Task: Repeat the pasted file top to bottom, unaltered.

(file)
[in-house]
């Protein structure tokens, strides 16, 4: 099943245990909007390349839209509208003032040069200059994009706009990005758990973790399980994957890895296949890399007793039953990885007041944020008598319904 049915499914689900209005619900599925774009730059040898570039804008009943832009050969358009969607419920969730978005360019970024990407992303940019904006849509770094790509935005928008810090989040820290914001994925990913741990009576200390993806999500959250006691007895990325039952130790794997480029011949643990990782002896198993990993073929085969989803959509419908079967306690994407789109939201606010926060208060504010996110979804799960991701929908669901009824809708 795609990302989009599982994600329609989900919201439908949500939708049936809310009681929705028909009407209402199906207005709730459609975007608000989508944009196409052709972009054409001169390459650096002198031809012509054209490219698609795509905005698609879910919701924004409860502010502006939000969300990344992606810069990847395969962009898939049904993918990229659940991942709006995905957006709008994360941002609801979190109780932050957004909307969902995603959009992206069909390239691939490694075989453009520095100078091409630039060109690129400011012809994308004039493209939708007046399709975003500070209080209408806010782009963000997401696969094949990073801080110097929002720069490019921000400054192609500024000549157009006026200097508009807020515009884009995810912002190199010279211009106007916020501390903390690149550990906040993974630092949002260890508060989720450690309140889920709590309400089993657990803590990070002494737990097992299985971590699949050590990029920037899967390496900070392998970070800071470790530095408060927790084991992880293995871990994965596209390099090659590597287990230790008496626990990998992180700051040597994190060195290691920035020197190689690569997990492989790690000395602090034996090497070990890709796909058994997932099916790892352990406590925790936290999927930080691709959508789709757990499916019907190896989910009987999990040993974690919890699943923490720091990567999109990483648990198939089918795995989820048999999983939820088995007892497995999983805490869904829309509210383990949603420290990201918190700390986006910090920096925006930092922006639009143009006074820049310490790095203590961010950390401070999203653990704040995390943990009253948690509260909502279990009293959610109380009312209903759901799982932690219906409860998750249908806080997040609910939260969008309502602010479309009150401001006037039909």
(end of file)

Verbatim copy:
[in-house]
């Protein structure tokens, strides 16, 4: 099943245990909007390349839209509208003032040069200059994009706009990005758990973790399980994957890895296949890399007793039953990885007041944020008598319904 049915499914689900209005619900599925774009730059040898570039804008009943832009050969358009969607419920969730978005360019970024990407992303940019904006849509770094790509935005928008810090989040820290914001994925990913741990009576200390993806999500959250006691007895990325039952130790794997480029011949643990990782002896198993990993073929085969989803959509419908079967306690994407789109939201606010926060208060504010996110979804799960991701929908669901009824809708 795609990302989009599982994600329609989900919201439908949500939708049936809310009681929705028909009407209402199906207005709730459609975007608000989508944009196409052709972009054409001169390459650096002198031809012509054209490219698609795509905005698609879910919701924004409860502010502006939000969300990344992606810069990847395969962009898939049904993918990229659940991942709006995905957006709008994360941002609801979190109780932050957004909307969902995603959009992206069909390239691939490694075989453009520095100078091409630039060109690129400011012809994308004039493209939708007046399709975003500070209080209408806010782009963000997401696969094949990073801080110097929002720069490019921000400054192609500024000549157009006026200097508009807020515009884009995810912002190199010279211009106007916020501390903390690149550990906040993974630092949002260890508060989720450690309140889920709590309400089993657990803590990070002494737990097992299985971590699949050590990029920037899967390496900070392998970070800071470790530095408060927790084991992880293995871990994965596209390099090659590597287990230790008496626990990998992180700051040597994190060195290691920035020197190689690569997990492989790690000395602090034996090497070990890709796909058994997932099916790892352990406590925790936290999927930080691709959508789709757990499916019907190896989910009987999990040993974690919890699943923490720091990567999109990483648990198939089918795995989820048999999983939820088995007892497995999983805490869904829309509210383990949603420290990201918190700390986006910090920096925006930092922006639009143009006074820049310490790095203590961010950390401070999203653990704040995390943990009253948690509260909502279990009293959610109380009312209903759901799982932690219906409860998750249908806080997040609910939260969008309502602010479309009150401001006037039909």